2.2. Were criteria applied equally to all study groups? Yes
  2.3. Were health, demographics, and other characteristics of subjects described? Yes
  2.4. Were the subjects/patients a representative sample of the relevant population? Yes
3. Were study groups comparable? N/A
  3.1. Was the method of assigning subjects/patients to groups described and unbiased? (Method of randomization identified if RCT) N/A
  3.2. Were distribution of disease status, prognostic factors, and other factors (e.g., demographics) similar across study groups at baseline? N/A
  3.3. Were concurrent controls or comparisons used? (Concurrent preferred over historical control or comparison groups.) N/A
  3.4. If cohort study or cross-sectional study, were groups comparable on important confounding factors and/or were preexisting differences accounted for by using appropriate adjustments in statistical analysis? N/A
  3.5. If case control study, were potential confounding factors comparable for cases and controls? (If case series or trial with subjects serving as own control, this criterion is not applicable.) N/A
  3.6. If diagnostic test, was there an independent blind comparison with an appropriate reference standard (e.g., "gold standard")? N/A
4. Was method of handling withdrawals described? N/A
  4.1. Were follow-up methods described and the same for all groups? N/A
  4.2. Was the number, characteristics of withdrawals (i.e., dropouts, lost to follow up, attrition rate) and/or response rate (cross-sectional studies) described for each group? (Follow up goal for a strong study is 80%.) N/A
  4.3. Were all enrolled subjects/patients (in the original sample) accounted for? N/A
  4.4. Were reasons for withdrawals similar across groups? N/A
  4.5. If diagnostic test, was decision to perform reference test not dependent on results of test under study? N/A
5. Was blinding used to prevent introduction of bias? Yes
  5.1. In intervention study, were subjects, clinicians/practitioners, and investigators blinded to treatment group, as appropriate? N/A
  5.2. Were data collectors blinded for outcomes assessment? (If outcome is measured using an objective test, such as a lab value, this criterion is assumed to be met.) Yes
  5.3. In cohort study or cross-sectional study, were measurements of outcomes and risk factors blinded? Yes
  5.4. In case control study, was case definition explicit and case ascertainment not influenced by exposure status? N/A
  5.5. In diagnostic study, were test results blinded to patient history and other test results? Yes
6. Were intervention/therapeutic regimens/exposure factor or procedure and any comparison(s) described in detail? Were interveningfactors described? Yes
  6.1. In RCT or other intervention trial, were protocols described for all regimens studied? N/A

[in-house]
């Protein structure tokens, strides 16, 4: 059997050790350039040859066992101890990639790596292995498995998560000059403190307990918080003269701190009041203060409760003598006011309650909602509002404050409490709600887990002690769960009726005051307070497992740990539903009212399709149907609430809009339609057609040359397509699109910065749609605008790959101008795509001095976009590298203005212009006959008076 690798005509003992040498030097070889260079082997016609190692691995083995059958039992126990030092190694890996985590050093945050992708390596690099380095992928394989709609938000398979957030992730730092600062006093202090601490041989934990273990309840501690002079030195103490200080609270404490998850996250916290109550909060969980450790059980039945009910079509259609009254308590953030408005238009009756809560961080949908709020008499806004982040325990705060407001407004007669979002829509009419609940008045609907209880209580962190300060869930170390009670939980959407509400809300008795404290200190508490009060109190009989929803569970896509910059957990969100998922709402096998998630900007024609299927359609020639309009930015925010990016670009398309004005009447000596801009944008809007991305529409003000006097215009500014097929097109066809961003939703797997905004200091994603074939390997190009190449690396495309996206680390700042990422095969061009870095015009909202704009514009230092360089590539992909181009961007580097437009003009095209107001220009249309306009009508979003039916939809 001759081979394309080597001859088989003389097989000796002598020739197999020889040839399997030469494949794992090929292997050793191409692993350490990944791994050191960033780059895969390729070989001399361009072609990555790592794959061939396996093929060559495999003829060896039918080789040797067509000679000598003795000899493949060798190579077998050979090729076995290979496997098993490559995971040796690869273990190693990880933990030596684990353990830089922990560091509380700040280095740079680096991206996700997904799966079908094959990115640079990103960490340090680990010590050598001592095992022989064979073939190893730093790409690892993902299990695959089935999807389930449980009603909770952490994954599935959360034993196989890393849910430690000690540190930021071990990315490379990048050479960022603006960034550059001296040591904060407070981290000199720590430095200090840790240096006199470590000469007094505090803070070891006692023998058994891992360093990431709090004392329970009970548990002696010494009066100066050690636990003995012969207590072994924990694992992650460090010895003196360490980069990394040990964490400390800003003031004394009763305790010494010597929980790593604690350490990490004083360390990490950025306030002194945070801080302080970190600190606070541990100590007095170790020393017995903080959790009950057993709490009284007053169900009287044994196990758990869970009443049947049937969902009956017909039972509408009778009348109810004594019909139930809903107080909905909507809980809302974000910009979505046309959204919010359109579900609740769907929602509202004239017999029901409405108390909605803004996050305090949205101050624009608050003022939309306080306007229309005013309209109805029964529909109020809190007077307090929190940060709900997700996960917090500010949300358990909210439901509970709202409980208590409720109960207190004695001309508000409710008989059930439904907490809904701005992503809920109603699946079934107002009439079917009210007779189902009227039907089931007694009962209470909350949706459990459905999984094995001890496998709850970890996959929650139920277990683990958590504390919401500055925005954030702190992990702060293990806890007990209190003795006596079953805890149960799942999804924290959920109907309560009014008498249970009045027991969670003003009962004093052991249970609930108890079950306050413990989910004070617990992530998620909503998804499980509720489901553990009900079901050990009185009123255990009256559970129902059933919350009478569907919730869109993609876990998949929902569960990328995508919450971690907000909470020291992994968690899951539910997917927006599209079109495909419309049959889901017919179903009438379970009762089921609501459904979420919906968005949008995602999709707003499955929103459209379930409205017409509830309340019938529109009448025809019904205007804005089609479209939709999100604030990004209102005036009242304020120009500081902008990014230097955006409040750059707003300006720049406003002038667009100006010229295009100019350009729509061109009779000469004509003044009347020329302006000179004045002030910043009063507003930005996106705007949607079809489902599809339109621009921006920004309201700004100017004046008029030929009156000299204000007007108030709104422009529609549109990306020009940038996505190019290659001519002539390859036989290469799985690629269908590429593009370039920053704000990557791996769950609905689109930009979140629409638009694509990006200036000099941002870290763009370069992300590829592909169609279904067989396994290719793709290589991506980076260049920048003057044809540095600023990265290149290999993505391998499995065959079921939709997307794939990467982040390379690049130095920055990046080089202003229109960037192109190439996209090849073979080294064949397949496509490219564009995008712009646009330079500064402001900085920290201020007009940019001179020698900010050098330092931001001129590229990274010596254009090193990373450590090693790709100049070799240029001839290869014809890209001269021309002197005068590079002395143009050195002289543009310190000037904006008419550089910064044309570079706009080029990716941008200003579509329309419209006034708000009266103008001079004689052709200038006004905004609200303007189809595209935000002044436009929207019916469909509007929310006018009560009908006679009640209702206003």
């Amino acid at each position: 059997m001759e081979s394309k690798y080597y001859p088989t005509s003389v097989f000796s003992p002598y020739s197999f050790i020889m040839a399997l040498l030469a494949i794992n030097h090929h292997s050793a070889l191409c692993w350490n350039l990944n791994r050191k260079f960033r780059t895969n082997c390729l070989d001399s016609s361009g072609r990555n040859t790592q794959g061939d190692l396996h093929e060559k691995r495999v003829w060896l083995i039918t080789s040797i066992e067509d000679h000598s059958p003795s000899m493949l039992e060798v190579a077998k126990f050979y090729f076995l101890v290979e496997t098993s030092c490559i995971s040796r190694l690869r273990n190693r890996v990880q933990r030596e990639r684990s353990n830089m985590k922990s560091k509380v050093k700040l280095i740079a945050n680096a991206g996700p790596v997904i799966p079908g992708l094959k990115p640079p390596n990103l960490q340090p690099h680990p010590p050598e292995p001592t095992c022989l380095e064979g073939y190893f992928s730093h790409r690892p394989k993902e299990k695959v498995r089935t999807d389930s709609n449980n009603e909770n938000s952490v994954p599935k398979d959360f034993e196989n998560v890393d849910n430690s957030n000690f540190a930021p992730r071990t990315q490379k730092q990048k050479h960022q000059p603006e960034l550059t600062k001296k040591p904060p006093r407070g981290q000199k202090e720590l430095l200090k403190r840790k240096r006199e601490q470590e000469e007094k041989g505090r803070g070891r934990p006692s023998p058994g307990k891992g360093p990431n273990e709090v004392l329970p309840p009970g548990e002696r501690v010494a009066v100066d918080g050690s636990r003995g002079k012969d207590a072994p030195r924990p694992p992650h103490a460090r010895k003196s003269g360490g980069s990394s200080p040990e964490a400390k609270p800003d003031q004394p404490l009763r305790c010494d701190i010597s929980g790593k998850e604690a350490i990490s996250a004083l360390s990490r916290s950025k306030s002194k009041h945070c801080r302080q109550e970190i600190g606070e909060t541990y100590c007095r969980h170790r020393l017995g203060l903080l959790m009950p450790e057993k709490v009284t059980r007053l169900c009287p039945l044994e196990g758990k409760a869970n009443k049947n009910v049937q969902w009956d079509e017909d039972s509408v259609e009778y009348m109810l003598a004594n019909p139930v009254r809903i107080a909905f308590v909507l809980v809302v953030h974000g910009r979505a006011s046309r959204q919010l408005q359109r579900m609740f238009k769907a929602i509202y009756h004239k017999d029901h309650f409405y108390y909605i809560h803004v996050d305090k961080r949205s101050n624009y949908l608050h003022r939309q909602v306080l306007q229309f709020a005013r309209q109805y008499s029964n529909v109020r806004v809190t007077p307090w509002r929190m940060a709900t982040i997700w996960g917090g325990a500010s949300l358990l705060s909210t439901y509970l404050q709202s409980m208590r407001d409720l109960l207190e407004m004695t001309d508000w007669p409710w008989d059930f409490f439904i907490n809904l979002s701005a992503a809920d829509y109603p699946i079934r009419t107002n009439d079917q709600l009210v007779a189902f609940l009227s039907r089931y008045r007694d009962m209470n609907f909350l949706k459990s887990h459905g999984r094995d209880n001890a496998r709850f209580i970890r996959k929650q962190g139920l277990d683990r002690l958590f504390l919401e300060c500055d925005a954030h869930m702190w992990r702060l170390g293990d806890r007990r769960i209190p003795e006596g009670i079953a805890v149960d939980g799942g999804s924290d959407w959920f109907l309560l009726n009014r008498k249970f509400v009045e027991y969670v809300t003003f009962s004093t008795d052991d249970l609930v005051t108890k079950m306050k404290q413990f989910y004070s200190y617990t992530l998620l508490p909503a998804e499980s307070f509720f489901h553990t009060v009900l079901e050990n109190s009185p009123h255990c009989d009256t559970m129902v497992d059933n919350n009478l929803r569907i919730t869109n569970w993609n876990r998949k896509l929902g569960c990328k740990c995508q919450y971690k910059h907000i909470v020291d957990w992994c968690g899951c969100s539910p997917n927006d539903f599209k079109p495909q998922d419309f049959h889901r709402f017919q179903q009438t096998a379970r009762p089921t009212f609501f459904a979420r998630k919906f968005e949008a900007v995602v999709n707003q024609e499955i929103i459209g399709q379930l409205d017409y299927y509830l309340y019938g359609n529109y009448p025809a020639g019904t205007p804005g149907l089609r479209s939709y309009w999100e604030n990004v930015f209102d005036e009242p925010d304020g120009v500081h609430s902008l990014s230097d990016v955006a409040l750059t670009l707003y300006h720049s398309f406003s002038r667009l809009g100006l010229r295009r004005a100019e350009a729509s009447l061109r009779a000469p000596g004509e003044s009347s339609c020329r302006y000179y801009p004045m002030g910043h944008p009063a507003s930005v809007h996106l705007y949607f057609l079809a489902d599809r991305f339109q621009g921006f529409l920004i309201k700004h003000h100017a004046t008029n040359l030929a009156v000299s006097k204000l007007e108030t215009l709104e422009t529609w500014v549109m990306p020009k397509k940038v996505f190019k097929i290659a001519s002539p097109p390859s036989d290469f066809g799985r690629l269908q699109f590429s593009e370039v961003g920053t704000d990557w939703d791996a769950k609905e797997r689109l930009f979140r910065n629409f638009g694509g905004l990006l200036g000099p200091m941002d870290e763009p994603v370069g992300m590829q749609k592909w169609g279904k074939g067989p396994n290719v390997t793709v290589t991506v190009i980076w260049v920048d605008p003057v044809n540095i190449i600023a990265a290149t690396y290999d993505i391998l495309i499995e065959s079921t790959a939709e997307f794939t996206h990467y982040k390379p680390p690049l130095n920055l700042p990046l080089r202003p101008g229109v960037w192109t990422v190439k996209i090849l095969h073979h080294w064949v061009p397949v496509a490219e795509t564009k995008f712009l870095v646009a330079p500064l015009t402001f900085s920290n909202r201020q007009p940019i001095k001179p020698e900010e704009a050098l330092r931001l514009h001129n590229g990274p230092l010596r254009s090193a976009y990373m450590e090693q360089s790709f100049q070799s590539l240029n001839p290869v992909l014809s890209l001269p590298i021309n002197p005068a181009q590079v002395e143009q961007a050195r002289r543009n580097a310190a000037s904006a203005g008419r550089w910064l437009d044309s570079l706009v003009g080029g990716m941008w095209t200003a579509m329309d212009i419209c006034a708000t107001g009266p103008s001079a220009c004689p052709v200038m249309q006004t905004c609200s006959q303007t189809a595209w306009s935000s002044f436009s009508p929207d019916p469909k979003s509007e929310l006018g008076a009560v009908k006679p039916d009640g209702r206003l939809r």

6.2. In observational study, were interventions, study settings, and clinicians/provider described? Yes
  6.3. Was the intensity and duration of the intervention or exposure factor sufficient to produce a meaningful effect? Yes
  6.4. Was the amount of exposure and, if relevant, subject/patient compliance measured? Yes
  6.5. Were co-interventions (e.g., ancillary treatments, other therapies) described? N/A
  6.6. Were extra or unplanned treatments described? N/A
  6.7. Was the information for 6.4, 6.5, and 6.6 assessed the same way for all groups? N/A
  6.8. In diagnostic study, were details of test administration and replication sufficient? Yes
7. Were outcomes clearly defined and the measurements valid and reliable? Yes
  7.1. Were primary and secondary endpoints described and relevant to the question? Yes
  7.2. Were nutrition measures appropriate to question and outcomes of concern? N/A
  7.3. Was the period of follow-up long enough for important outcome(s) to occur? Yes
  7.4. Were the observations and measurements based on standard, valid, and reliable data collection instruments/tests/procedures? Yes
  7.5. Was the measurement of effect at an appropriate level of precision? Yes
  7.6. Were other factors accounted for (measured) that could affect outcomes? Yes
  7.7. Were the measurements conducted consistently across groups? Yes
8. Was the statistical analysis appropriate for the study design and type of outcome indicators? Yes
  8.1. Were statistical analyses adequately described and the results reported appropriately? Yes
  8.2. Were correct statistical tests used and assumptions of test not violated? Yes
  8.3. Were statistics reported with levels of significance and/or confidence intervals? Yes
  8.4. Was "intent to treat" analysis of outcomes done (and as appropriate, was there an analysis of outcomes for those maximally exposed or a dose-response analysis)? N/A
  8.5. Were adequate adjustments made for effects of confounding factors that might have affected the outcomes (e.g., multivariate analyses)? Yes
  8.6. Was clinical significance as well as statistical significance reported? N/A
  8.7. If negative findings, was a power calculation reported to address type 2 error? N/A
9. Are conclusions supported by results with biases and limitations taken into consideration? Yes
  9.1. Is there a discussion of findings? Yes
  9.2. Are biases and study limitations identified and discussed? Yes
10. Is bias due to study's funding or sponsorship unlikely? Yes
  10.1. Were sources of funding and investigators' affiliations described? Yes
  10.2. Was the study free from apparent conflict of interest? Yes